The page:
Driving a manual transmission is just better.
It’s better because it’s more fun. It’s better because it keeps you better tuned into the physics of your car. It’s better because people are less likely to steal your car, because they can’t figure out how to drive it.
And that “better” may have some real world payoffs in making us all safer.
Backup cameras, mandatory on all new cars as of last year, are intended to prevent accidents. Between 2008 and 2011, the percentage of new cars sold with backup cameras doubled, but the backup fatality rate declined by less than a third while backup injuries dropped only 8%.
That seems weird. And I do like my backup camera. Why aren’t they having more benefits? Well, the problem may be what I thought about last time I was in a car without one and found myself staring at the cassette player in the dashboard (yeah!) while I backed up for a couple of seconds: they make us inattentive. (And news flash, backup cameras don’t see everything. You do still need to turn your head and look.)
A car with a stick shift and clutch pedal requires the use of all four limbs, making it difficult to use a cellphone or eat while driving. Lapses in attention are therefore rare, especially in city driving where a driver might shift gears a hundred times during a trip to the grocery store.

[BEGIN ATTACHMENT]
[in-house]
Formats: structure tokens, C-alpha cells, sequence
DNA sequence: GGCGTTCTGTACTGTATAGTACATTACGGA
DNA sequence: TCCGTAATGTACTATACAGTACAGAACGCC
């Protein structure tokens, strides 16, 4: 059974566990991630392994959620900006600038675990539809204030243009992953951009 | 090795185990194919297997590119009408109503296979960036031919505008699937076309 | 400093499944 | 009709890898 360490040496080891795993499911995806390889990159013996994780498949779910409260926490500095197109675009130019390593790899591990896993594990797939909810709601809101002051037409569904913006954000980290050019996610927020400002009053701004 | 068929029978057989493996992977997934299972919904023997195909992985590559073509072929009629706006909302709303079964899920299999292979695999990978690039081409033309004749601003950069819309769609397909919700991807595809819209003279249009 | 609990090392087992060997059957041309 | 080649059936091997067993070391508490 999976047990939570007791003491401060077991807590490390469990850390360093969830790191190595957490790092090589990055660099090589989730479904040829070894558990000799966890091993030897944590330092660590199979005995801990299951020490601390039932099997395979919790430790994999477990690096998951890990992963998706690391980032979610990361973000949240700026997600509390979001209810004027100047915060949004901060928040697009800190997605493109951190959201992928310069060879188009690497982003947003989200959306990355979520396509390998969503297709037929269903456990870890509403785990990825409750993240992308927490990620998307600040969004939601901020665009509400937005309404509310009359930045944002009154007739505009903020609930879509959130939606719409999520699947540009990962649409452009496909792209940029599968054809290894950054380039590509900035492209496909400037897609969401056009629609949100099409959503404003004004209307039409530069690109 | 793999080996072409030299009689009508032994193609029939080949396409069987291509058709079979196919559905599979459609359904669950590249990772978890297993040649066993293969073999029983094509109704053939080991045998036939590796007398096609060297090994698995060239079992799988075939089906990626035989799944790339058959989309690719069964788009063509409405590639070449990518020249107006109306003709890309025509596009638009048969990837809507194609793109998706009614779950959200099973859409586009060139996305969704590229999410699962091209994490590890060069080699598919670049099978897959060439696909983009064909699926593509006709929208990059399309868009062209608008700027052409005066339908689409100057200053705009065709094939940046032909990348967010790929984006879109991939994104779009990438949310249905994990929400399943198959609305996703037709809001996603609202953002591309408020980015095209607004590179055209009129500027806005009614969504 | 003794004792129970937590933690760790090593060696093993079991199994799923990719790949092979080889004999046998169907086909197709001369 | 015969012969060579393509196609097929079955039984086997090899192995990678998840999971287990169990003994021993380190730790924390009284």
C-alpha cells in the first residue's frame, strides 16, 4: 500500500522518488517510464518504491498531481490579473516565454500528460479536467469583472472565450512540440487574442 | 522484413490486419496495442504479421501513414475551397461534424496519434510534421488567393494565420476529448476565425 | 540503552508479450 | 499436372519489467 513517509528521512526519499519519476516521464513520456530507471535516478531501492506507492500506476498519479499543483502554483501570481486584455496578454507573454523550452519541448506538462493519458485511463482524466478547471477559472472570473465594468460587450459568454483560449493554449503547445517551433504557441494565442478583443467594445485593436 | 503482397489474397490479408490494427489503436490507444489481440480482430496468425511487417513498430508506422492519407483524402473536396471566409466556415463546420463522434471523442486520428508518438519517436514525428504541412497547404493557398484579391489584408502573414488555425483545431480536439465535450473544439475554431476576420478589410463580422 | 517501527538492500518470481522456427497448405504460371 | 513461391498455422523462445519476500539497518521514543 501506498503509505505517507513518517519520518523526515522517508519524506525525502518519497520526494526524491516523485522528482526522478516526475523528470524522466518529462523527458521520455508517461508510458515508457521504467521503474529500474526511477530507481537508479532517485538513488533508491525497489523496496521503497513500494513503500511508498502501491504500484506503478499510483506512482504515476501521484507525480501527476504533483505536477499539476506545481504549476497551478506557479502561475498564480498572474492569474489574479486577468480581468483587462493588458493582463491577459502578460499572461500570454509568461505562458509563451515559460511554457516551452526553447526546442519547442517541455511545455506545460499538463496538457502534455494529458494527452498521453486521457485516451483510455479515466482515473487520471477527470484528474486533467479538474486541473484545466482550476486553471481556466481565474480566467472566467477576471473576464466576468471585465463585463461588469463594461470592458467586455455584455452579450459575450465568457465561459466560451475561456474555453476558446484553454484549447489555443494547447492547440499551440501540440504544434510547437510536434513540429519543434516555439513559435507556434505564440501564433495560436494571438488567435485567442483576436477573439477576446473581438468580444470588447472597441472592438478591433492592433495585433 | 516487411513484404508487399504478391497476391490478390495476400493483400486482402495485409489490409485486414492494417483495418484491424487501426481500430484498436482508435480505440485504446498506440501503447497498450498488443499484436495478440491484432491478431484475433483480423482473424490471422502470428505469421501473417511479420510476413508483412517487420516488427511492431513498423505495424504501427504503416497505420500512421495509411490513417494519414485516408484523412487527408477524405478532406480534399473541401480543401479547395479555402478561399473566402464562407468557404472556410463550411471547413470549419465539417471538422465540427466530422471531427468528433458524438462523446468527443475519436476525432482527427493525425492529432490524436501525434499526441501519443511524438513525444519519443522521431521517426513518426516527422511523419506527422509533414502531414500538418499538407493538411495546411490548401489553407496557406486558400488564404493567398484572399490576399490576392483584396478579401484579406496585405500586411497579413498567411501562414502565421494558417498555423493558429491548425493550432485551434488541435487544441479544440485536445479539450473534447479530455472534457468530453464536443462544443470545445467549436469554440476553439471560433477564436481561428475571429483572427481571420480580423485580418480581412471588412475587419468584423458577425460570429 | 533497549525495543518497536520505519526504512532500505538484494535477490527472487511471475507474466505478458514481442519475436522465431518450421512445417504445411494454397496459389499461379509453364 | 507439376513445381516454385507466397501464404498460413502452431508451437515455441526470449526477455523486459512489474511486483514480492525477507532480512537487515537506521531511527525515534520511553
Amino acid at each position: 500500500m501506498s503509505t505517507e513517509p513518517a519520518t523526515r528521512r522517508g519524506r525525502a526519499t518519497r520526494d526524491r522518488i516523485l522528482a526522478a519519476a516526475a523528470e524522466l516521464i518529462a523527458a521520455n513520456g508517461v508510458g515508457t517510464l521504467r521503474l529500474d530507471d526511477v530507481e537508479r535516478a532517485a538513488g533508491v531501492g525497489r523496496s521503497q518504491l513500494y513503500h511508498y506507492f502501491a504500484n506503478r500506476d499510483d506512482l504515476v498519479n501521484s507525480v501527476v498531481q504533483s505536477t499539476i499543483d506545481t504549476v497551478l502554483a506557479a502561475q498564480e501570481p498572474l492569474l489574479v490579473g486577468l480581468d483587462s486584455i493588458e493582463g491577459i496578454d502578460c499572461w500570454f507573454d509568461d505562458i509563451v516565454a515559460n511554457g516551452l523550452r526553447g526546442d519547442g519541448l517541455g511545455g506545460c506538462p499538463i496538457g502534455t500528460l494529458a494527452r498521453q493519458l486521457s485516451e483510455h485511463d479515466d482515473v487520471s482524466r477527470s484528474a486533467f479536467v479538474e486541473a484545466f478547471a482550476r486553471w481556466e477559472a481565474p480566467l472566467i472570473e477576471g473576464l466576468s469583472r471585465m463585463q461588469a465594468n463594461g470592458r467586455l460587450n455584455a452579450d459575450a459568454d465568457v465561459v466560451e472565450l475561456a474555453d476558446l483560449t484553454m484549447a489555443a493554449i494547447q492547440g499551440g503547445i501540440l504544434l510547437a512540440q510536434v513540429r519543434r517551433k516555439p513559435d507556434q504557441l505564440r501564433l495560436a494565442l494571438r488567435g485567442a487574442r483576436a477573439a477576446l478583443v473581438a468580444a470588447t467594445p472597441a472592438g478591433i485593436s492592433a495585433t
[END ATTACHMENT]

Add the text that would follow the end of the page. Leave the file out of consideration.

I’ve owned a stick-shift vehicle for the last 20 years. I bought my first upon graduating from med school — a used 1994 BMW 325i. Years later, my best man wrote “just married” on the back windshield, and the next year my wife and I drove our newborn son home from the hospital in it.
When I bought that first five-speed BMW, my dad cautioned me about safety, thinking that driving a stick would be more distracting and less safe. He was wrong. Though research on the safety of manual transmissions is scant, one study on the driving performance of teenage boys with attention deficit hyperactivity disorder revealed that cars with manual transmissions resulted in safer, more attentive driving than automatics. This suggests that the cure for our attentional voids might be less technology, not more.
So treat yourself to a standard transmission and experience actual driving.